Michael Perelman responds to recent comments:
What is Higher Education for?, Unsettling Economics: On Mark Thoma’s blog, Economist’s View, there is an active debate about my post on the Demise of Higher Education.
The comments divided relatively predictable ways, according to whether the commentor were inclined toward Republican or Democratic policies, but relatively little energy was given to the question of the value of higher education. Most people can appreciate the beneficial technologies will that depend upon the scientific training and research that goes on in universities, although not everybody recognizes the debt that society owes to higher education in such developments.
Higher education can mean more than learning about science or classical literature. My own first learning experience in higher education had little to do with a classroom. I found myself in contact with a much wider variety of people that I had ever previously encountered. That in itself broadened my perspective on life. Classes in history, as well as classical music and literature, helped to give me a sense of the life and culture of other parts of the world. My greatest benefit from higher education was a curiosity about the world that I had lacked before.
Let me turn for a moment to an observation about my field, economics. Many of the economists who other economists recognize for making the greatest contributions to their field are people who benefited from exposure to different fields. The winner of the not-really Nobel Prize, Kenneth Arrow, was trained as a meteorologist during the Second World War. Similarly, Nobelist Paul Samuelson worked with mathematicians, engineers, and physicists developing radar during the war. Phil Mirowski’s Machine Dreams is filled with such examples. Of course, scientists have gotten inspiration from similar experiences.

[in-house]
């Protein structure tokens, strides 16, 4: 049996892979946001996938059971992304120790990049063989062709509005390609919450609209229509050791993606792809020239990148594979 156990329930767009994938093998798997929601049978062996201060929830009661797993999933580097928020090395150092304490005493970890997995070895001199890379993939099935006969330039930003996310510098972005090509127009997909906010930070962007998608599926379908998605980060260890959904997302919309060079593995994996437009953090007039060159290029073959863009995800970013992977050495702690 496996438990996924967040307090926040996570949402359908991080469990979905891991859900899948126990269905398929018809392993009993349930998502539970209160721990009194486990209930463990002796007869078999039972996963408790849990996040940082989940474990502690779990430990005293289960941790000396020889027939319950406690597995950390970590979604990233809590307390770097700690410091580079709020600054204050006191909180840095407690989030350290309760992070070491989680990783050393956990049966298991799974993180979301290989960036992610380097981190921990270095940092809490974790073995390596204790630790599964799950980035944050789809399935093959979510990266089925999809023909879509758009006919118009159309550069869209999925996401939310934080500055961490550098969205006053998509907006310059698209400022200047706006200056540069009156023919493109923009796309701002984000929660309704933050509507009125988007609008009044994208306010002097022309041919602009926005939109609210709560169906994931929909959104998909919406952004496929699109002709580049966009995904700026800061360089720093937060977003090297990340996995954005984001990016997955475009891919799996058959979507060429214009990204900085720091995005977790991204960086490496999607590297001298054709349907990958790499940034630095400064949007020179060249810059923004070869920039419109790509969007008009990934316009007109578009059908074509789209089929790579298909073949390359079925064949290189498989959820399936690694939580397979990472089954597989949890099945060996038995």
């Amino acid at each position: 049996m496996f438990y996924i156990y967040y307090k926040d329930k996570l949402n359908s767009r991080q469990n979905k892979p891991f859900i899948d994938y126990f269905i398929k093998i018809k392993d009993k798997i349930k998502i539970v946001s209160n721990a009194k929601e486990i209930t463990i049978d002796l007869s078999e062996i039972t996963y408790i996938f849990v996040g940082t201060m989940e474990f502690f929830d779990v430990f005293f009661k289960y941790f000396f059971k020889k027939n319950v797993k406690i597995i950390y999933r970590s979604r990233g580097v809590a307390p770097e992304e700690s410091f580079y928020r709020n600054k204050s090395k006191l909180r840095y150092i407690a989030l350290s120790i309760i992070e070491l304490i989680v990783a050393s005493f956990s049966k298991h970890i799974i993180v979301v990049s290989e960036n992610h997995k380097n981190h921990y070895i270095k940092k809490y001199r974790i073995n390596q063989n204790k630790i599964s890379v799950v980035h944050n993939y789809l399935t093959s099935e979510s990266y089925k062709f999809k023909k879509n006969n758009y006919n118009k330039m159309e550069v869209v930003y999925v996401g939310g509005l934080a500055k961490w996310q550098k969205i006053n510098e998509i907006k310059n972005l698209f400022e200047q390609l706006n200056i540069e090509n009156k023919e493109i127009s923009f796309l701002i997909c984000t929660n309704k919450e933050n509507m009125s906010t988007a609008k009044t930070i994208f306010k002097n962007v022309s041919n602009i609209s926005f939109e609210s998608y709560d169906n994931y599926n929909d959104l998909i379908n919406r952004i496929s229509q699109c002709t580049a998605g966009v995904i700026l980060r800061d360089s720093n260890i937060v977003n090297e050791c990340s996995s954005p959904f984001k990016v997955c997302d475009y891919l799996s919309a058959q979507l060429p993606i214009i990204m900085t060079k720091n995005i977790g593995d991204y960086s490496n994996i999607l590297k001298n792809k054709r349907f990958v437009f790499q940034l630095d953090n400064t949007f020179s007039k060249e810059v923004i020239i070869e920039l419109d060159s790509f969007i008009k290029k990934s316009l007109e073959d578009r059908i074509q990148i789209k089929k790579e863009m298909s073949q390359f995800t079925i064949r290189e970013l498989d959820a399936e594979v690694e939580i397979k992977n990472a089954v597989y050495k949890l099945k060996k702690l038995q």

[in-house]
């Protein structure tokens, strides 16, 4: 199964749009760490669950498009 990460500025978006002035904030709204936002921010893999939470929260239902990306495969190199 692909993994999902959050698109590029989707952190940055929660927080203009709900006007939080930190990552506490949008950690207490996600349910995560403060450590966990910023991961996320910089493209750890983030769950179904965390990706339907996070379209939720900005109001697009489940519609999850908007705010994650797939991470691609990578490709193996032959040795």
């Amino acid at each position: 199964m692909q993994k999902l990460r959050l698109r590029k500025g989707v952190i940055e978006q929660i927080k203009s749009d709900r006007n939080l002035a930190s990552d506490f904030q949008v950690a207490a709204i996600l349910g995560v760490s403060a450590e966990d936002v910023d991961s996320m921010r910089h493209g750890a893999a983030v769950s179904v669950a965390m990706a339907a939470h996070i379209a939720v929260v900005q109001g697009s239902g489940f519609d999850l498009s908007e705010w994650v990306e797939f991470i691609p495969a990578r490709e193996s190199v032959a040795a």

In short, education in general is not something that can be easily measured in objective terms. Ideas, which initially seemed kooky, often later turn out to be crucial for future development.
The me finish by saying that my complaints are not the product of some disgruntled academic, upset over low pay, mistreatment, or any other personal problems. I enjoy what I do. In fact, if I were willing to retire, I could teach half-time for a few years while collecting my pension. If I did, my income would increase but I can only do so [keep teaching] for five years. Consequently, I pay to keep teaching. I have good relationships with my chairman, my dean, and president of the University.
My anger is directed toward the forces that are working to destroy a world, which I love.